Eric Clapton – Unplugged [Finely Tuned]
MTV Unplugged is well known for hosting the iconic ‘all-acoustic’ performances by artists from all over the world. Eric Clapton’s performance on 16 January 1992, in the show’s third season is perhaps the most historic one till date. When the performance made its debut on television in March 1992, it became the series’ highest rated episode, encouraging the producers to telecast a Part 2 later. Clapton, on his part, released a live album comprising 14 of the 25 tracks that were performed that day, to resounding success. It won him 6 Grammy nominations, huge commercial success, and proved to be a major turning point in his career. The songs introduced in Unplugged, new as well as heavily reworked classics, would shape the path that he and his band would take from there on.
The album has a homely feeling to it, with conversational snippets thrown in, along with the sounds of band members fiddling around with their instruments, making it a near-live experience. The album opens to a lively piece called ‘Signe’, a peppy samba track. ‘Before You Accuse Me’ and ‘Hey Hey’, two popular blues songs follow. Clapton’s entrancing guitar prowess and the aging of his erstwhile rock-star voice starts becoming apparent as the album progresses. You can almost hear him embracing his middle age, with the delightful pace the songs progress in.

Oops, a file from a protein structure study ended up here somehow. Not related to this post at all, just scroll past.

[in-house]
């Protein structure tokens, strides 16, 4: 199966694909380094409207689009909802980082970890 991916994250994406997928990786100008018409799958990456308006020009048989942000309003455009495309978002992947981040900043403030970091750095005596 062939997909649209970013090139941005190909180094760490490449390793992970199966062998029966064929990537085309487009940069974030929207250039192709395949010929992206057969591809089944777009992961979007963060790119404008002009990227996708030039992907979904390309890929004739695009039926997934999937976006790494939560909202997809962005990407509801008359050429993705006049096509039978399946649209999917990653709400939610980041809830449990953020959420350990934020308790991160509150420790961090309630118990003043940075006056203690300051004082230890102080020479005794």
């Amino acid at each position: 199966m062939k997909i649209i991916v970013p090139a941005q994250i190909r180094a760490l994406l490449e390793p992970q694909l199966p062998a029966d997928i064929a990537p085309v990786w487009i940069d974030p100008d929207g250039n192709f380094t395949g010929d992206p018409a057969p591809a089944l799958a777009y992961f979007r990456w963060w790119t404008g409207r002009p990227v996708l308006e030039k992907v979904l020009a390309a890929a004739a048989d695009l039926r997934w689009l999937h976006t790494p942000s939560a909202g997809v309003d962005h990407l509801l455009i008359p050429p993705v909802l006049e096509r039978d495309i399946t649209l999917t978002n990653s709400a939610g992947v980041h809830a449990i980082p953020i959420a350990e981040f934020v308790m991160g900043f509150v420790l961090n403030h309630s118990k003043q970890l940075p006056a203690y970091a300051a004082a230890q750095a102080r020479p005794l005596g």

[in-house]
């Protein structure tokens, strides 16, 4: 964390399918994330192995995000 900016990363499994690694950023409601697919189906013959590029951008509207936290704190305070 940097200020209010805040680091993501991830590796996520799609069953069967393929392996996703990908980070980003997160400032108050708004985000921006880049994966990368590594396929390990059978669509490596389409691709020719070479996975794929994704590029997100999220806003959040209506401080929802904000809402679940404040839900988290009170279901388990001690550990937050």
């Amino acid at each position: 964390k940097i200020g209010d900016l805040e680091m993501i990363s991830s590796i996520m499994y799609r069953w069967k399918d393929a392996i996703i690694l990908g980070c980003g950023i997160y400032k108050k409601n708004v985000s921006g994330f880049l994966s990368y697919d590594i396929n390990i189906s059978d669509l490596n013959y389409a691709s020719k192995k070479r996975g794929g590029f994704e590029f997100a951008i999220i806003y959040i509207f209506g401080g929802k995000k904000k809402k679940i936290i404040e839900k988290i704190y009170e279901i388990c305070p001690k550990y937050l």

‘Tears in Heaven’ is the most powerful track on the album. It was penned the year before the Unplugged performance, after the tragic death of Clapton’s son. With stark words that pull at your heartstrings and a soulful performance by Clapton, it is no surprise that the song shot to popularity and received tremendous response at every single one of his performances in the future. ‘Lonely Stranger’ is another song written when Clapton was grieving. It is a stirring track with some great chordal work. Jimmy Cox’s ‘Nobody Knows You When You’re Down and Out’ provides a peek at the songs that influenced Clapton as a child, and a nice precursor to the biggest takeaway of the performance.
“See if you can spot this one” says Clapton and a couple of bars into the song, you can hear one of the audience members shouts “Yeah!”, with the rest breaking into an applause. Clapton and his band then present a hugely reworked version of their hit ‘Layla’. It had been converted from the original cry of pain into a slow shuffle, and it worked wonderfully. ‘Running on Faith’, the next song, is another one that brings out the richness in Clapton’s voice, unlike his usual performances.
The remaining part of the album is majorly blues. Songs that were obvious choices to Clapton to include in the set-list, as they were a huge part of his influence. ‘Walkin Blues’, ‘Alberta’, ‘San Fransisco Bay Blues’, ‘Malted Milk’, and ‘Old Love’ are a delight for any blues fan. A mention for Chuck Leavell is a must when talking about these blues classics, who complemented Clapton delightfully on the piano. The album ends with ‘Rollin and Tumblin’, which has an abrupt start to it because Clapton begins playing it impromptu, with the band joining in and the crowd cheering them on. It turns out to be a marvelous end to what was a treat for every Eric Clapton fan.
This album is as much about Clapton’s recovery from grief as it is about showcasing the different strands of his musical DNA. It transformed his career because it gave him new avenues to explore, like trying out finger-picking his electric guitar. It is an album worth putting on those big headphones and getting immersed in for the entire length.